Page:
Gulfport City Council has officially vacated the right-of-way for three parcels along what is known as Beach Drive. The second reading of the ordinance and final vote took place Nov. 15.
The vote was 3-2, same as with the first reading. April Thanos maintained that the land should remain with the city, and Paul Ray expressed concern about the process while continuing to prefer a citizen referendum to decide.
Individual votes were taken on three separate parcels. More than an hour of public comment preceded the first vote, with neither side saying much that was different from the first reading or the Planning and Zoning Board hearing before that. Audio and video of the entire proceeding can be found on the city’s website.
Beach Drive is on the eastern edge of Gulfport at Clam Bayou. It was established about a century ago and is shown on the city’s 1925 plat map, according to officials. But it has never been used as a road and remains an undeveloped 50-foot-wide right-of-way. Current city leaders have made it clear that they never want it to become a road.
Council included a few conditions brought forth by the Planning and Zoning Board at its Oct. 5 meeting in their motions to approve the applications. Those stipulations include a hold harmless/indemnity agreement between the city and the recipients of the vacated property, as well as a 10-foot utility easement over existing water and sewer lines. The shoreline will remain a living shoreline with the uplands being under a restrictive covenant that prohibits any future development.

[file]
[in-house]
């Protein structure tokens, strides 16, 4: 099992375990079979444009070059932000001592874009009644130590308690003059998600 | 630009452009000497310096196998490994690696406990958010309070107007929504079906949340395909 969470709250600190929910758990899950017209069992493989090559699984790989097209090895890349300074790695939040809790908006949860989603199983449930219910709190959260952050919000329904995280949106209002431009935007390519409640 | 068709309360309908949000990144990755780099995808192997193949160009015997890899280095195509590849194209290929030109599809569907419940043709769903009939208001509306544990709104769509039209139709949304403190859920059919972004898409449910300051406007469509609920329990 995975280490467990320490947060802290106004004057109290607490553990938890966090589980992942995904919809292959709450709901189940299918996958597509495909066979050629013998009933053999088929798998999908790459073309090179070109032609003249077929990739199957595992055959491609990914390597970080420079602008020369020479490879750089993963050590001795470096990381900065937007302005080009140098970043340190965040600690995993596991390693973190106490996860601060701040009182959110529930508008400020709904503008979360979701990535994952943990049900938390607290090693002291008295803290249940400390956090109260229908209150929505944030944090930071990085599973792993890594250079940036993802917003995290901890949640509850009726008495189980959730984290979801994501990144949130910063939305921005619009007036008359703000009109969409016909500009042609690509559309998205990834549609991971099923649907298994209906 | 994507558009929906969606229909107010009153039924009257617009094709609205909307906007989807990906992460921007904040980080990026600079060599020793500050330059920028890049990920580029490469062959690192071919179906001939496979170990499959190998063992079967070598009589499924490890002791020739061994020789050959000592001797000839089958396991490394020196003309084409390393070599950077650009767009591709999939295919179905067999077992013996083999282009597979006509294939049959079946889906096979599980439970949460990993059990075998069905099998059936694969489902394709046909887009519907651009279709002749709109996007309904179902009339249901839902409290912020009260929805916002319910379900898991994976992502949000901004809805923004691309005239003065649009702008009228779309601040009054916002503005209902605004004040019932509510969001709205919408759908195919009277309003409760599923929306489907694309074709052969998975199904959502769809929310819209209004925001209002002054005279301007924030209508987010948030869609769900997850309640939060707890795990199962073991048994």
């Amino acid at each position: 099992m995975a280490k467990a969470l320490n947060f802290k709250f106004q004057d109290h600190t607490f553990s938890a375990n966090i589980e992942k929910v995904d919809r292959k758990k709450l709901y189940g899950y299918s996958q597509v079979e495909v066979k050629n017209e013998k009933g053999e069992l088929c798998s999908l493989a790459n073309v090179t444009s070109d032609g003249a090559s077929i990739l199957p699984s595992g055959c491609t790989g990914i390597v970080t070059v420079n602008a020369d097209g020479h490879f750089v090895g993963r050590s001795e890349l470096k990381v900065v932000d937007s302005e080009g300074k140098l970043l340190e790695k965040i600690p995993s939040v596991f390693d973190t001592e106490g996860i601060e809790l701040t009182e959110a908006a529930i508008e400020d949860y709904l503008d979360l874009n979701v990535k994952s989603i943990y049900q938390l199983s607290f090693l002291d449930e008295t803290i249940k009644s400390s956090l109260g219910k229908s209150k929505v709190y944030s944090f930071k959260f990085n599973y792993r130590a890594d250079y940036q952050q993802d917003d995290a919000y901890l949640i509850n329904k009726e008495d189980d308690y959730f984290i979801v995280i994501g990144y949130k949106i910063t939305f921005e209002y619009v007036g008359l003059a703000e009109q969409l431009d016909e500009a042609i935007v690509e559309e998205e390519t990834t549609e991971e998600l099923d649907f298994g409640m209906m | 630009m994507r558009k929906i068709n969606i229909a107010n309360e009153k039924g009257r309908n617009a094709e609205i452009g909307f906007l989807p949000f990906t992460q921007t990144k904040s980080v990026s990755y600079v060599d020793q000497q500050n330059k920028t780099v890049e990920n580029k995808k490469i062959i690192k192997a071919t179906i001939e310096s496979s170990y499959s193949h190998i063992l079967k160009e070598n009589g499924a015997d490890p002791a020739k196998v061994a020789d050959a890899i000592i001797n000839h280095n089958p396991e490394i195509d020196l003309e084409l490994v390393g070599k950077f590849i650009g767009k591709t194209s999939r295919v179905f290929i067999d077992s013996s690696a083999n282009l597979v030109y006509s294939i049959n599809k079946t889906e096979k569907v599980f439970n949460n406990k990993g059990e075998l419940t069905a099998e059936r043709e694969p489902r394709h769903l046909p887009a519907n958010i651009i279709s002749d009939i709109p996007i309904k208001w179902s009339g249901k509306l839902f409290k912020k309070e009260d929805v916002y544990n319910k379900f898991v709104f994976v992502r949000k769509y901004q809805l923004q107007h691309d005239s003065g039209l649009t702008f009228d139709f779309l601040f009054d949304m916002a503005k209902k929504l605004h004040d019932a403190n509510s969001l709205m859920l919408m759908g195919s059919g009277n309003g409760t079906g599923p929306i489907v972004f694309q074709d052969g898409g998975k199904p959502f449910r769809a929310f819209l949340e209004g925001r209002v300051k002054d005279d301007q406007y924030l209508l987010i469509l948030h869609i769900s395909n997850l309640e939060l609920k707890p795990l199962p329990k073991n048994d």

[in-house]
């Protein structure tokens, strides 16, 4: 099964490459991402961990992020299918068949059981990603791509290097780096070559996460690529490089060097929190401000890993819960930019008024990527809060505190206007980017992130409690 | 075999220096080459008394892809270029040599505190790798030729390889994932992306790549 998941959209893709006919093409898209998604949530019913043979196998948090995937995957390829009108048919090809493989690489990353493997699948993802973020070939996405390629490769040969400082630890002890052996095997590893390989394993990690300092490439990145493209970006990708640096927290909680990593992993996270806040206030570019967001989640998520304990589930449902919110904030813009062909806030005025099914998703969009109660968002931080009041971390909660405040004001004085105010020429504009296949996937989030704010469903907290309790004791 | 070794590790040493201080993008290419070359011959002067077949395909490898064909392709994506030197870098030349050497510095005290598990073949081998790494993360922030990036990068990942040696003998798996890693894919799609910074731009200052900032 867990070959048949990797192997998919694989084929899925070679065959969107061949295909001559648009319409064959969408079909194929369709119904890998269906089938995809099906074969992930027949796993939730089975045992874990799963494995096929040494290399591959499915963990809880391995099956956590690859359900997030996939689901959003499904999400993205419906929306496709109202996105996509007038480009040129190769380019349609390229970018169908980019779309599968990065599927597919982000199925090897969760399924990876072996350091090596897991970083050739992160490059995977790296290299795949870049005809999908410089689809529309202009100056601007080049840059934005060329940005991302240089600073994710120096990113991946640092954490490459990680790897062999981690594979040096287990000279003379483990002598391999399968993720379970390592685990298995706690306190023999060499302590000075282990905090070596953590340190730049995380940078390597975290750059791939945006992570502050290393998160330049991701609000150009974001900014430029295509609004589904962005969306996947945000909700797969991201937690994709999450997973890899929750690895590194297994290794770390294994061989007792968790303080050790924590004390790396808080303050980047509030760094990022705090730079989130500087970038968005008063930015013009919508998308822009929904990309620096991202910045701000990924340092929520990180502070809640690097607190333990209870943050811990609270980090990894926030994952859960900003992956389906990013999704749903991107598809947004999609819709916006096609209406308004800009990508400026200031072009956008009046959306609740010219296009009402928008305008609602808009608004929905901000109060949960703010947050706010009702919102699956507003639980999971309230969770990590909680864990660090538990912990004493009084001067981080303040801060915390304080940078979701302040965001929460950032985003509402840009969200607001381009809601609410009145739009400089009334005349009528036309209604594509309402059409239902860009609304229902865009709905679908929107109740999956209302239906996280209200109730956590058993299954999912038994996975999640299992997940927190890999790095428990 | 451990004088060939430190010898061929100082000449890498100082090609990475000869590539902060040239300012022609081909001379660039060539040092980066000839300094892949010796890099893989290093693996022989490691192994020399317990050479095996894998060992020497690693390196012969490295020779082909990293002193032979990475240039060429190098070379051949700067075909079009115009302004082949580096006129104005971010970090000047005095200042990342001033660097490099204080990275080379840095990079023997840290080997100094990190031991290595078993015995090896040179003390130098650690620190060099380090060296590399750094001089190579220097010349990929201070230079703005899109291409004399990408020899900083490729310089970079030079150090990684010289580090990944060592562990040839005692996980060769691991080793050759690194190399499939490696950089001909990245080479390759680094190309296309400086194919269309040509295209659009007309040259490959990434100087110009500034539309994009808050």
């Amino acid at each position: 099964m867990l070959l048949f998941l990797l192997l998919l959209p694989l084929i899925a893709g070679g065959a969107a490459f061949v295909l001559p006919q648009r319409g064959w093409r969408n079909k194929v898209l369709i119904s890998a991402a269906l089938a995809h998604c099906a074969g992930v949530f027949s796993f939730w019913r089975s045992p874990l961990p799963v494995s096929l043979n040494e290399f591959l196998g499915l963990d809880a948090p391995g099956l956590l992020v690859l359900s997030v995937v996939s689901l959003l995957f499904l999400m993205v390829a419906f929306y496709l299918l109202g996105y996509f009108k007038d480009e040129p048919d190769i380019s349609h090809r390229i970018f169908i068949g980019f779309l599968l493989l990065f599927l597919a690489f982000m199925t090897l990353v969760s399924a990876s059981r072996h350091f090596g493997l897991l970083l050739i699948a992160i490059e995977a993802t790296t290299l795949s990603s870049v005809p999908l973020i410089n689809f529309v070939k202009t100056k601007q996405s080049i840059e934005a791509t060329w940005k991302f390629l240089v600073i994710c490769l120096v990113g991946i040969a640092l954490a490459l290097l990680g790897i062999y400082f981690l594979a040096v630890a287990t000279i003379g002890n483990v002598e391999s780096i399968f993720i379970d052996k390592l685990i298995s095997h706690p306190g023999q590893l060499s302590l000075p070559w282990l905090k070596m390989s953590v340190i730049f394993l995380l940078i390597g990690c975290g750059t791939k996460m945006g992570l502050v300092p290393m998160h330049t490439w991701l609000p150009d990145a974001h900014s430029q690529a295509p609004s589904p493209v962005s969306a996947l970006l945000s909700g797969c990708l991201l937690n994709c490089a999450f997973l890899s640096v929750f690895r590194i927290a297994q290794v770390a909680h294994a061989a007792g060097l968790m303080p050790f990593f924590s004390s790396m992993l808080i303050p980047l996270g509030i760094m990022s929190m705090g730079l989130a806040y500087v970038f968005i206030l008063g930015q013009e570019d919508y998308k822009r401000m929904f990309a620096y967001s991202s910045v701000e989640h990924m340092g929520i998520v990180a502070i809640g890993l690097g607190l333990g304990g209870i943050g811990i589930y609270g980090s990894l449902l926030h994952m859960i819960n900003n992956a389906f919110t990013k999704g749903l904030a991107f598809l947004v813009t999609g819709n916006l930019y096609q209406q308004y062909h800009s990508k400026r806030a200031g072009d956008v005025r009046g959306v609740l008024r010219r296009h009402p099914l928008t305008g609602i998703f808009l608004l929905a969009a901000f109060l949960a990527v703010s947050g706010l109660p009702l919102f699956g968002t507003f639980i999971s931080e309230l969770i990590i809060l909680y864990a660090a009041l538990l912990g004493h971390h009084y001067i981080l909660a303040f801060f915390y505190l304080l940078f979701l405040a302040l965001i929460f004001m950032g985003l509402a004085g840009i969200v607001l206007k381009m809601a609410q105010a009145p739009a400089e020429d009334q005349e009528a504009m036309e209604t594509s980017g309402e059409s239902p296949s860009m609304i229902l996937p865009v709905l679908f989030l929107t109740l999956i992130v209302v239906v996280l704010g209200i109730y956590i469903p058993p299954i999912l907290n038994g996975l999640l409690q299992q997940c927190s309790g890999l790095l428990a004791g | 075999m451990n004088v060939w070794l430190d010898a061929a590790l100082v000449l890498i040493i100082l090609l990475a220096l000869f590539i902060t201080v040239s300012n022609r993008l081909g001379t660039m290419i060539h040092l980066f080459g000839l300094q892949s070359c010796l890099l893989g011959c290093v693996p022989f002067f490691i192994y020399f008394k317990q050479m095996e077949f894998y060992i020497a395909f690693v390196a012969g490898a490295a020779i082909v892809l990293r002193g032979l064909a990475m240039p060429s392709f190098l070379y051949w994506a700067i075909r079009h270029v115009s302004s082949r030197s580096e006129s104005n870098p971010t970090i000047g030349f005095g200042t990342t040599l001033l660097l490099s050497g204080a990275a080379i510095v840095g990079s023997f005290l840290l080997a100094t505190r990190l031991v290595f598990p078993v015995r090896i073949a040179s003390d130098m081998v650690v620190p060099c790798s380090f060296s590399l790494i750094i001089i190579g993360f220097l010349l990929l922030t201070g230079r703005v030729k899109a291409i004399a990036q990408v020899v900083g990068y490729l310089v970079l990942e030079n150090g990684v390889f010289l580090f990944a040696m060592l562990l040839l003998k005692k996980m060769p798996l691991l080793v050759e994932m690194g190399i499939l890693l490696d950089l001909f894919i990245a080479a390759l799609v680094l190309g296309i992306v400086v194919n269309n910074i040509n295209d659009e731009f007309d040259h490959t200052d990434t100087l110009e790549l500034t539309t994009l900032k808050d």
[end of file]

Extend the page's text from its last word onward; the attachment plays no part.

During the public hearing, numerous people cited safety concerns that they feel will arise from continued public access. It was also argued that there is nothing there for the public to have access to given the extremely muddy conditions and the mangroves that populate the area.
The potential negative effect to the city’s comprehensive plan from this action was cited, with several people arguing on both sides of that issue, depending upon whether they were for or against the right-of-way vacation. In addition to the attorney who spoke as an official representative of one of the applicants, at least three people identified themselves as attorneys when addressing the council, regardless of whether they had a connection to any of the applicants.
Mayor Sam Henderson complimented the audience members for maintaining a civil tone during the public hearing, saying it was much better than the previous council meeting and P&Z meeting, which became bogged down with personal attacks at times.